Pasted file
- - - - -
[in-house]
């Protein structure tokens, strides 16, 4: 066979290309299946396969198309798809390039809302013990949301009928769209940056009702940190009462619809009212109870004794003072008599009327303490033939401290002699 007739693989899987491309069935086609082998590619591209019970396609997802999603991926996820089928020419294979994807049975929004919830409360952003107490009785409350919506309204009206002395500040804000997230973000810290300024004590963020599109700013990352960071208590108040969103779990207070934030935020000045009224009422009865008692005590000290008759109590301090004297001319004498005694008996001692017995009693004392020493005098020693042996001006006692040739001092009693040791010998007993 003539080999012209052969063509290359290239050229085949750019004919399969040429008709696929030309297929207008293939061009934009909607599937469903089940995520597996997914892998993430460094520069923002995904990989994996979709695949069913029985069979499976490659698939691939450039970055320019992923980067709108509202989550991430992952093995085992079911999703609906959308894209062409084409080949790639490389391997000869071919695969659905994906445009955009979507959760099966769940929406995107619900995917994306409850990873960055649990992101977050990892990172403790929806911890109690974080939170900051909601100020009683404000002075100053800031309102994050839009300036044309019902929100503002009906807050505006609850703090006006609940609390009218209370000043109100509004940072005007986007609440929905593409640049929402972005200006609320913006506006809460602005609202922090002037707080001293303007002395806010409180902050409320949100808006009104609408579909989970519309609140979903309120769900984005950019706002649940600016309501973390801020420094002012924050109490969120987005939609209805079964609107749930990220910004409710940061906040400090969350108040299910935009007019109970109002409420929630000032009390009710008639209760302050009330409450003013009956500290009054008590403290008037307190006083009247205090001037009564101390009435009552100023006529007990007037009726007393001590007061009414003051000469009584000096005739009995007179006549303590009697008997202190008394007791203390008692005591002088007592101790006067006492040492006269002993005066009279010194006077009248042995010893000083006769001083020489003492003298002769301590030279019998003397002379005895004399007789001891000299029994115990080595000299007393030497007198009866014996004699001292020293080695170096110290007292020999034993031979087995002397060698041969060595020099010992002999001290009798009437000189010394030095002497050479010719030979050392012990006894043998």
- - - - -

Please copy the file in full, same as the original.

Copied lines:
[in-house]
């Protein structure tokens, strides 16, 4: 066979290309299946396969198309798809390039809302013990949301009928769209940056009702940190009462619809009212109870004794003072008599009327303490033939401290002699 007739693989899987491309069935086609082998590619591209019970396609997802999603991926996820089928020419294979994807049975929004919830409360952003107490009785409350919506309204009206002395500040804000997230973000810290300024004590963020599109700013990352960071208590108040969103779990207070934030935020000045009224009422009865008692005590000290008759109590301090004297001319004498005694008996001692017995009693004392020493005098020693042996001006006692040739001092009693040791010998007993 003539080999012209052969063509290359290239050229085949750019004919399969040429008709696929030309297929207008293939061009934009909607599937469903089940995520597996997914892998993430460094520069923002995904990989994996979709695949069913029985069979499976490659698939691939450039970055320019992923980067709108509202989550991430992952093995085992079911999703609906959308894209062409084409080949790639490389391997000869071919695969659905994906445009955009979507959760099966769940929406995107619900995917994306409850990873960055649990992101977050990892990172403790929806911890109690974080939170900051909601100020009683404000002075100053800031309102994050839009300036044309019902929100503002009906807050505006609850703090006006609940609390009218209370000043109100509004940072005007986007609440929905593409640049929402972005200006609320913006506006809460602005609202922090002037707080001293303007002395806010409180902050409320949100808006009104609408579909989970519309609140979903309120769900984005950019706002649940600016309501973390801020420094002012924050109490969120987005939609209805079964609107749930990220910004409710940061906040400090969350108040299910935009007019109970109002409420929630000032009390009710008639209760302050009330409450003013009956500290009054008590403290008037307190006083009247205090001037009564101390009435009552100023006529007990007037009726007393001590007061009414003051000469009584000096005739009995007179006549303590009697008997202190008394007791203390008692005591002088007592101790006067006492040492006269002993005066009279010194006077009248042995010893000083006769001083020489003492003298002769301590030279019998003397002379005895004399007789001891000299029994115990080595000299007393030497007198009866014996004699001292020293080695170096110290007292020999034993031979087995002397060698041969060595020099010992002999001290009798009437000189010394030095002497050479010719030979050392012990006894043998």